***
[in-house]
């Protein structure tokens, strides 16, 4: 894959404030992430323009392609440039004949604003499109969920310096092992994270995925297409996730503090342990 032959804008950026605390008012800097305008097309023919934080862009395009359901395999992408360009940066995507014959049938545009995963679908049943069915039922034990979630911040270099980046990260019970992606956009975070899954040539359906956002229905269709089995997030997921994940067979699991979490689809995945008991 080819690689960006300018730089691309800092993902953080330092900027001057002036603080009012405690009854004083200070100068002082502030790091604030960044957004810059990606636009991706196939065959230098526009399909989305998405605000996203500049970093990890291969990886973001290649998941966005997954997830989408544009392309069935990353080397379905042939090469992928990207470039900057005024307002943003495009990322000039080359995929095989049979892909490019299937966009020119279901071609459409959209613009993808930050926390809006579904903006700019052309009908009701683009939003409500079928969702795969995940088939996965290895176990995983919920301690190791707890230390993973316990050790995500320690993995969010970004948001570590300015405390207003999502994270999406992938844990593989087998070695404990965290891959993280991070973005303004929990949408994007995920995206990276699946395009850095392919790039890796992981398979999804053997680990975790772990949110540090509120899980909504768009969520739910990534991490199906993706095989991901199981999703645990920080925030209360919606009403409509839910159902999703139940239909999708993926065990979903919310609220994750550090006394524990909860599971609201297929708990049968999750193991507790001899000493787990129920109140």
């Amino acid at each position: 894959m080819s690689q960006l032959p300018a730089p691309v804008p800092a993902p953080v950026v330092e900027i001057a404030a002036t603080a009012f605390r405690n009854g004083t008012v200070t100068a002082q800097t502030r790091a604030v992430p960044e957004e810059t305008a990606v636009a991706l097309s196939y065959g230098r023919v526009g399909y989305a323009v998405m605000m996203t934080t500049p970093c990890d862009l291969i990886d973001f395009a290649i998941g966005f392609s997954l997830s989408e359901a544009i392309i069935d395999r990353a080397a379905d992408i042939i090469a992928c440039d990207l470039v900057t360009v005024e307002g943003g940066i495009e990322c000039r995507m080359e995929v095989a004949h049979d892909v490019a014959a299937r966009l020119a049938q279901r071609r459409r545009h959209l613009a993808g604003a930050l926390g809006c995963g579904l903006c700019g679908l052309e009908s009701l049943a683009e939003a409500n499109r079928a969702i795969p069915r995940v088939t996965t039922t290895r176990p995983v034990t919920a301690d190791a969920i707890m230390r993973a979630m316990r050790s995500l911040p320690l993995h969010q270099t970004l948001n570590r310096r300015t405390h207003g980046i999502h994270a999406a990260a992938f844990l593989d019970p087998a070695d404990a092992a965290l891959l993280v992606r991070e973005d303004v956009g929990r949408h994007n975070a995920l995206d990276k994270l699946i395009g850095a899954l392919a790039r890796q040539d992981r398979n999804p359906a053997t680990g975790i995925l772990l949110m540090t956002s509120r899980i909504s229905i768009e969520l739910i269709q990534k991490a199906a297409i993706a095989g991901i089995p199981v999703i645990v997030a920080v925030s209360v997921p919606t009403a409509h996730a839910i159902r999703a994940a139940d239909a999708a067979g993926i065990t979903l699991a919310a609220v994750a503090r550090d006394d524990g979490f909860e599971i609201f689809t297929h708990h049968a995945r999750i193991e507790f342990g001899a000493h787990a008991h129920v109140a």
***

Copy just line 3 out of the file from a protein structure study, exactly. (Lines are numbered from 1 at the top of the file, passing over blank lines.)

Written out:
């Amino acid at each position: 894959m080819s690689q960006l032959p300018a730089p691309v804008p800092a993902p953080v950026v330092e900027i001057a404030a002036t603080a009012f605390r405690n009854g004083t008012v200070t100068a002082q800097t502030r790091a604030v992430p960044e957004e810059t305008a990606v636009a991706l097309s196939y065959g230098r023919v526009g399909y989305a323009v998405m605000m996203t934080t500049p970093c990890d862009l291969i990886d973001f395009a290649i998941g966005f392609s997954l997830s989408e359901a544009i392309i069935d395999r990353a080397a379905d992408i042939i090469a992928c440039d990207l470039v900057t360009v005024e307002g943003g940066i495009e990322c000039r995507m080359e995929v095989a004949h049979d892909v490019a014959a299937r966009l020119a049938q279901r071609r459409r545009h959209l613009a993808g604003a930050l926390g809006c995963g579904l903006c700019g679908l052309e009908s009701l049943a683009e939003a409500n499109r079928a969702i795969p069915r995940v088939t996965t039922t290895r176990p995983v034990t919920a301690d190791a969920i707890m230390r993973a979630m316990r050790s995500l911040p320690l993995h969010q270099t970004l948001n570590r310096r300015t405390h207003g980046i999502h994270a999406a990260a992938f844990l593989d019970p087998a070695d404990a092992a965290l891959l993280v992606r991070e973005d303004v956009g929990r949408h994007n975070a995920l995206d990276k994270l699946i395009g850095a899954l392919a790039r890796q040539d992981r398979n999804p359906a053997t680990g975790i995925l772990l949110m540090t956002s509120r899980i909504s229905i768009e969520l739910i269709q990534k991490a199906a297409i993706a095989g991901i089995p199981v999703i645990v997030a920080v925030s209360v997921p919606t009403a409509h996730a839910i159902r999703a994940a139940d239909a999708a067979g993926i065990t979903l699991a919310a609220v994750a503090r550090d006394d524990g979490f909860e599971i609201f689809t297929h708990h049968a995945r999750i193991e507790f342990g001899a000493h787990a008991h129920v109140a």